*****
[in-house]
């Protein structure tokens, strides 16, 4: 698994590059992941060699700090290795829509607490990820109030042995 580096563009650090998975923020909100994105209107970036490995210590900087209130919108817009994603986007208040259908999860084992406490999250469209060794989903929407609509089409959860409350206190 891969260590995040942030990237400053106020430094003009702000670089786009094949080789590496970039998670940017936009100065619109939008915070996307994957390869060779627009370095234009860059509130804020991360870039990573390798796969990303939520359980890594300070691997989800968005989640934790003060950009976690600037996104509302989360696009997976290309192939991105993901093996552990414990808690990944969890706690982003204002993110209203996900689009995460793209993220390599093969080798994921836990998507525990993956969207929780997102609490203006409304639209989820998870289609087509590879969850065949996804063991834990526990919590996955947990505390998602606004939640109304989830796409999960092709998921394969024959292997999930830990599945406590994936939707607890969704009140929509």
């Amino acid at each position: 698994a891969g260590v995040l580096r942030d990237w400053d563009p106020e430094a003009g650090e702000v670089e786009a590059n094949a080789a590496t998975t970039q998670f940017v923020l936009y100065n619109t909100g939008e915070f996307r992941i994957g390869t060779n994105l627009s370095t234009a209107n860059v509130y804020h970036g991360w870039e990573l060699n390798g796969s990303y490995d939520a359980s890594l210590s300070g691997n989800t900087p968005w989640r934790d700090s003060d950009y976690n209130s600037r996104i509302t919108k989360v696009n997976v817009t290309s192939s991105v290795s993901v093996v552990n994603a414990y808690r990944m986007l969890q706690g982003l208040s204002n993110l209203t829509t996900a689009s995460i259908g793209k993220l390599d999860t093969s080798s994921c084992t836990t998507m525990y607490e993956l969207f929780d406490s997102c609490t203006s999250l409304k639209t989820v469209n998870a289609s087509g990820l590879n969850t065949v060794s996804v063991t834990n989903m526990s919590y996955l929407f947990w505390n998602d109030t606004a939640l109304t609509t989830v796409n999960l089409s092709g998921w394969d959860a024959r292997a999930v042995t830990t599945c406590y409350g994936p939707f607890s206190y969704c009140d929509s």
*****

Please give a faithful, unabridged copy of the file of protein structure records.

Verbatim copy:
[in-house]
């Protein structure tokens, strides 16, 4: 698994590059992941060699700090290795829509607490990820109030042995 580096563009650090998975923020909100994105209107970036490995210590900087209130919108817009994603986007208040259908999860084992406490999250469209060794989903929407609509089409959860409350206190 891969260590995040942030990237400053106020430094003009702000670089786009094949080789590496970039998670940017936009100065619109939008915070996307994957390869060779627009370095234009860059509130804020991360870039990573390798796969990303939520359980890594300070691997989800968005989640934790003060950009976690600037996104509302989360696009997976290309192939991105993901093996552990414990808690990944969890706690982003204002993110209203996900689009995460793209993220390599093969080798994921836990998507525990993956969207929780997102609490203006409304639209989820998870289609087509590879969850065949996804063991834990526990919590996955947990505390998602606004939640109304989830796409999960092709998921394969024959292997999930830990599945406590994936939707607890969704009140929509």
């Amino acid at each position: 698994a891969g260590v995040l580096r942030d990237w400053d563009p106020e430094a003009g650090e702000v670089e786009a590059n094949a080789a590496t998975t970039q998670f940017v923020l936009y100065n619109t909100g939008e915070f996307r992941i994957g390869t060779n994105l627009s370095t234009a209107n860059v509130y804020h970036g991360w870039e990573l060699n390798g796969s990303y490995d939520a359980s890594l210590s300070g691997n989800t900087p968005w989640r934790d700090s003060d950009y976690n209130s600037r996104i509302t919108k989360v696009n997976v817009t290309s192939s991105v290795s993901v093996v552990n994603a414990y808690r990944m986007l969890q706690g982003l208040s204002n993110l209203t829509t996900a689009s995460i259908g793209k993220l390599d999860t093969s080798s994921c084992t836990t998507m525990y607490e993956l969207f929780d406490s997102c609490t203006s999250l409304k639209t989820v469209n998870a289609s087509g990820l590879n969850t065949v060794s996804v063991t834990n989903m526990s919590y996955l929407f947990w505390n998602d109030t606004a939640l109304t609509t989830v796409n999960l089409s092709g998921w394969d959860a024959r292997a999930v042995t830990t599945c406590y409350g994936p939707f607890s206190y969704c009140d929509s």